In 1979 Francis Crick, famed co-discoverer of DNA’s structure, published an article in Scientific American that set out a wish list of techniques needed to fundamentally improve understanding of the way the brain processes information. High on his wish list was a method of gaining control over specific classes of neurons while, he wrote, “leaving the others more or less unaltered.”

Over the past few years Crick’s vision for targeting neurons has begun to materialize thanks to a sophisticated combination of fiber optics and genetic engineering. The advent of what is known as optogenetics has even captured popular attention because of its ability to alter animal behavior—one research group demonstrated how light piped into a mouse’s brain can drive it to turn endlessly in circles. Such feats have inspired much public comment, including a joke made by comedian Jay Leno in 2006 about the prospect for an optogenetically controlled fly pestering George W. Bush.

Controlling a subordinate or a spouse with a souped-up laser pointer may be essential for science-fiction dystopia and late-night humor, but in reality optogenetics has emerged as the most important new technology for providing insight into the numbingly complex circuitry of the mammalian brain. It has already furnished clues as to how neural miswiring underlies neurological and mental disorders, including Parkinson’s disease and schizophrenia.

A seminal event that sparked widespread neuroscience interest came in 2005, when Karl Deisseroth and his colleagues at Stanford University and at the Max Planck Institute for Biophysics in Frankfurt demonstrated how a virus could be used to deliver a light-sensitive gene called channelrhodopsin-2 into specific sets of mammalian neurons. Once equipped with the gene (taken from pond algae), the neurons fired when exposed to light pulses. A box on Crick’s list could be checked off: this experiment and ones that were soon to follow showed how it would be possible to trigger or extinguish selected neurons, and not their neighbors, in just a few milliseconds, the speed at which they normally fire. Hundreds of laboratories worldwide have since adopted Deisseroth’s technique.

A 38-year-old psychiatrist by training who still sees patients once a week, Deisseroth entered the field of bioengineering because of his frustration over the inadequate tools available to research and treat mental illness and neurodegenerative disorders. “I have conducted many brain-stimulation treatments in psychiatry that suffered greatly from a lack of precision. You can stimulate certain cells that you want to target, but you also stimulate all of the wrong cells as well,” he says. Instead of just observing the effects from a drug or an implanted electrode, optogenetics brings researchers closer to the fundamental causes of a behavior.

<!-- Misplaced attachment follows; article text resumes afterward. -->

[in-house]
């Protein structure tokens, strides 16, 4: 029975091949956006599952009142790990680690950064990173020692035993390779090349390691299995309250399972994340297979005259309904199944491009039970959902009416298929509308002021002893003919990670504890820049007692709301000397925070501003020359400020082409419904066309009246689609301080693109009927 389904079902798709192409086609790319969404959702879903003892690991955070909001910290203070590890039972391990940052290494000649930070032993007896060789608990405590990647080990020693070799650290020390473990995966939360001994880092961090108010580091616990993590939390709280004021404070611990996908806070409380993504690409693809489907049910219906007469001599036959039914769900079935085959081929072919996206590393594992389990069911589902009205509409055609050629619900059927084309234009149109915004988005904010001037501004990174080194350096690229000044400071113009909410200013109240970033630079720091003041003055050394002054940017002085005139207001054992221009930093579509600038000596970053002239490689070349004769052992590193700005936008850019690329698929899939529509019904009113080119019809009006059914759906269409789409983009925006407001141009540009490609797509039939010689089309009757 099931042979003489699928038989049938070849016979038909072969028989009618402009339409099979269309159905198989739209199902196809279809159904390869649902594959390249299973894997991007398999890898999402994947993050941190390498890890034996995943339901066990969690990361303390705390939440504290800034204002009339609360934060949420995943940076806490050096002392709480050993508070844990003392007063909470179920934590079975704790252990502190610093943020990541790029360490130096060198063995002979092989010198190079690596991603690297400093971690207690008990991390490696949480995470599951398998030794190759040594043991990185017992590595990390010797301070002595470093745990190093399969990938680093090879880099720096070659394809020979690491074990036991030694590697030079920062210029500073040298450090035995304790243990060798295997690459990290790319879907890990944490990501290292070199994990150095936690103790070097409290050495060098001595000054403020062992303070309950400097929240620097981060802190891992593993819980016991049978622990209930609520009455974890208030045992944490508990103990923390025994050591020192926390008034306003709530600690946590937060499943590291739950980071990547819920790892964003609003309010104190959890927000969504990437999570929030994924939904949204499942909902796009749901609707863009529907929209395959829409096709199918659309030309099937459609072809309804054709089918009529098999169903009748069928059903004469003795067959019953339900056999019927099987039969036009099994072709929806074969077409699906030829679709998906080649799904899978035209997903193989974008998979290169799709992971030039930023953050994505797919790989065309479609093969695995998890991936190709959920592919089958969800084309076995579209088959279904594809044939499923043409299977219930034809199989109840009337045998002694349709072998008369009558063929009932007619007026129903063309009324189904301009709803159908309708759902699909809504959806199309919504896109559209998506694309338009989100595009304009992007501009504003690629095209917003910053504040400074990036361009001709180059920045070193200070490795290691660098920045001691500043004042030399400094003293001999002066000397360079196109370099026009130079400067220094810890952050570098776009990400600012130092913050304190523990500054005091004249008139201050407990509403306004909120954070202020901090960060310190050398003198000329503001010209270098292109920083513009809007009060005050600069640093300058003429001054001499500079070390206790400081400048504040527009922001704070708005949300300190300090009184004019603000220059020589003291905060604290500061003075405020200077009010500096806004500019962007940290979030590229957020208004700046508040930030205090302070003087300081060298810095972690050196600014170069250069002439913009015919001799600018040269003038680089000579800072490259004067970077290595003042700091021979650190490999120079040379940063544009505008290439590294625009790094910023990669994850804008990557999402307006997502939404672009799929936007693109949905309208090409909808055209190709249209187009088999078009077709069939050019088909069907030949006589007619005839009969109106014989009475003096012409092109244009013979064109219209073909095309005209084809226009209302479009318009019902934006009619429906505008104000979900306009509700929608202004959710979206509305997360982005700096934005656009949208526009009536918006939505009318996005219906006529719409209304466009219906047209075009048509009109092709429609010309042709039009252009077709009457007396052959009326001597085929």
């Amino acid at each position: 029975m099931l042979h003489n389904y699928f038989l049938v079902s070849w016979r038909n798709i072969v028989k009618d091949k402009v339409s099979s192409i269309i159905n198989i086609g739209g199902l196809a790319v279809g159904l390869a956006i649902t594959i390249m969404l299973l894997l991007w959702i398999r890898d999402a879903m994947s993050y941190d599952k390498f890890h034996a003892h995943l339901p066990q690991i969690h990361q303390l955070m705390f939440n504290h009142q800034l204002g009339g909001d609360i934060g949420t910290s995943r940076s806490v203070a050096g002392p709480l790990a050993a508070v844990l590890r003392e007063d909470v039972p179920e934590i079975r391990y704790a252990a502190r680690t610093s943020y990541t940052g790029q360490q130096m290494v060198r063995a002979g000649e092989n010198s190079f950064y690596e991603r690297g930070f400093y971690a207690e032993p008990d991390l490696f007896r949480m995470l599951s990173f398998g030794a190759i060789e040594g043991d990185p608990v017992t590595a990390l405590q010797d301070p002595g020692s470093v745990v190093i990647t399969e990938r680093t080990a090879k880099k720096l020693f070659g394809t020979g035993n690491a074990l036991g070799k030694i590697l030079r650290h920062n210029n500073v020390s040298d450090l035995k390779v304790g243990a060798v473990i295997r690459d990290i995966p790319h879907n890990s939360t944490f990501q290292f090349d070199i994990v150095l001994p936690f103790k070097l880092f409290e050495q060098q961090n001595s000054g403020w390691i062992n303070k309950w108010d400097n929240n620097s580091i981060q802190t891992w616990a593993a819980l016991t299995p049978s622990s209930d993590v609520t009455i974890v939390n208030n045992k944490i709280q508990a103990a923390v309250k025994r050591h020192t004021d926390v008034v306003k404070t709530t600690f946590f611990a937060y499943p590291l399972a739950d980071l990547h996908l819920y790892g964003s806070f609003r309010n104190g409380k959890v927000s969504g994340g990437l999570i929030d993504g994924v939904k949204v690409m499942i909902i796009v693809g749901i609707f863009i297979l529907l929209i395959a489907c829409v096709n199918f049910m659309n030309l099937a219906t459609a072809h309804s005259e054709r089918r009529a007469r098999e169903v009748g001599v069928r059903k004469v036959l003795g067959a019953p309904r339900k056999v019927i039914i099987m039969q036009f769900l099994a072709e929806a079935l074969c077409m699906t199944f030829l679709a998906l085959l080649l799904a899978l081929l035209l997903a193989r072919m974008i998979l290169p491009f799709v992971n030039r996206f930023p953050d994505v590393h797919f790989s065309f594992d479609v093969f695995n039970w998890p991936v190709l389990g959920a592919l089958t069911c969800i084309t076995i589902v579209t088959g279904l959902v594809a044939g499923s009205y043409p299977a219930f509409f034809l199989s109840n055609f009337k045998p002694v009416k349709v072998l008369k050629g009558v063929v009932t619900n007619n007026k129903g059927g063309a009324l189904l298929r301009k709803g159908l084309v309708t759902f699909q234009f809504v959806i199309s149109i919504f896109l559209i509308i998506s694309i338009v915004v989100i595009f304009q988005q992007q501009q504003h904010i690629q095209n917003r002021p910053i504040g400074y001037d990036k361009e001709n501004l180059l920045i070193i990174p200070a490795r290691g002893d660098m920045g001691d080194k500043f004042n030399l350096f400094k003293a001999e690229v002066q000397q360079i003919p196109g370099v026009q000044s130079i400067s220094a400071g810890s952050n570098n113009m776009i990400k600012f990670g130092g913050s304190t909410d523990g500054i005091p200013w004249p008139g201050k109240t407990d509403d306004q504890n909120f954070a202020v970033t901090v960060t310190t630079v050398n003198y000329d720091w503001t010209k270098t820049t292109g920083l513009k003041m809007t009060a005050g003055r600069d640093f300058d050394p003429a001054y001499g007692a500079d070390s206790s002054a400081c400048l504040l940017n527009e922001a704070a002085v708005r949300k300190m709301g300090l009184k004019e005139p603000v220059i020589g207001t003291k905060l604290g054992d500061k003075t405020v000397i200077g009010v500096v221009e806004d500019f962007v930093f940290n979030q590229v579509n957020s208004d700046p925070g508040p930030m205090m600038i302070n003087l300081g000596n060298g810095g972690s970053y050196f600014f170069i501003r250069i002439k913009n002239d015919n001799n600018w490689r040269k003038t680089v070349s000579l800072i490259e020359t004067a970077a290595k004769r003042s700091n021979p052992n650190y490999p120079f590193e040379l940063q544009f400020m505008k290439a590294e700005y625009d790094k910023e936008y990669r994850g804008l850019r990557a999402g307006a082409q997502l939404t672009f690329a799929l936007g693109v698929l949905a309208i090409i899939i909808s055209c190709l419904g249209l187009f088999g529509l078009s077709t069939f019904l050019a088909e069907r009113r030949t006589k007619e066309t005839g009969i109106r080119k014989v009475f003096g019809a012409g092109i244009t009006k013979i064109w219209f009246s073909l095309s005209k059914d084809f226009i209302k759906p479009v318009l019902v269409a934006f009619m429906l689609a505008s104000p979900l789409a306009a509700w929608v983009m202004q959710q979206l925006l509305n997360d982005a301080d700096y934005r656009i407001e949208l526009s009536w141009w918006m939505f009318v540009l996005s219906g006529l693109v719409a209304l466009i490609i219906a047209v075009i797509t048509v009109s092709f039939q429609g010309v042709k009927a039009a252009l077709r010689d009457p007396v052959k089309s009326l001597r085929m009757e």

Since 2005 Deisseroth’s laboratory—at times in collaboration with leading neuroscience groups—has assembled a powerful tool kit based on channelrhodopsin-2 and other so-called opsins. By adjusting the opening or closing of channels in cell membranes, opsins can switch neurons on or turn them off. Molecular legerdemain can also manipulate just a subset of one type of neuron or control a circuit between groups of selected neurons in, say, the limbic system and others in the cortex. Deisseroth has also refined methods for delivering the opsin genes, typically by inserting into a virus both opsin genes and DNA to turn on those genes.

To activate the opsins, Deisseroth’s lab has attached laser diodes to tiny fiber-optic cables that reach the brain’s innermost structures. Along with the optical fibers, electrodes are implanted that record when neurons fire. “In the past year what’s happened is that these techniques have gone from being something interesting and useful in limited applications to something generalizable to any cell or question in biology,” Deisseroth says.

Most compelling, however, are experiments that have demonstrated te relevance of optogenetics to both basic science and medicine. At the Society for Neuroscience meeting in Chicago last October, Michael Häusser of University College London reported on an optogenetics experiment that showed how 100 neurons could trigger a memory stored in a much larger ensemble of about 100,000 neurons, suggesting how the technique may be used to understand memory formation.

Last spring Deisseroth’s group published an optogenetics study that helped to elucidate the workings of deep-brain stimulation, which uses electrodes implanted deep in the brain to alleviate the abnormal movements of Parkinson’s disease. The experiment called into question the leading theory of how the technology works—activation of an area called the subthalamic nucleus. Instead the electrodes appear to exert their effects on nerve fibers that reach the subthalamic nucleus from the motor cortex and perhaps other areas. The finding has already led to a better understanding of how to deploy deep-brain electrodes. Given its fine-tuned specificity, optoelectronics might eventually replace deep-brain stimulation.

Although optogenetic control of human behavior may be years away, Deisseroth comments that the longer-range implications of the technology must be considered: “I’m not writing ethics papers, but I think about these issues every day, what it might mean to gain understanding and control over what is a desire, what is a need, what is hope.”

Note: this story was originally printed with the title "A Light in the Brain"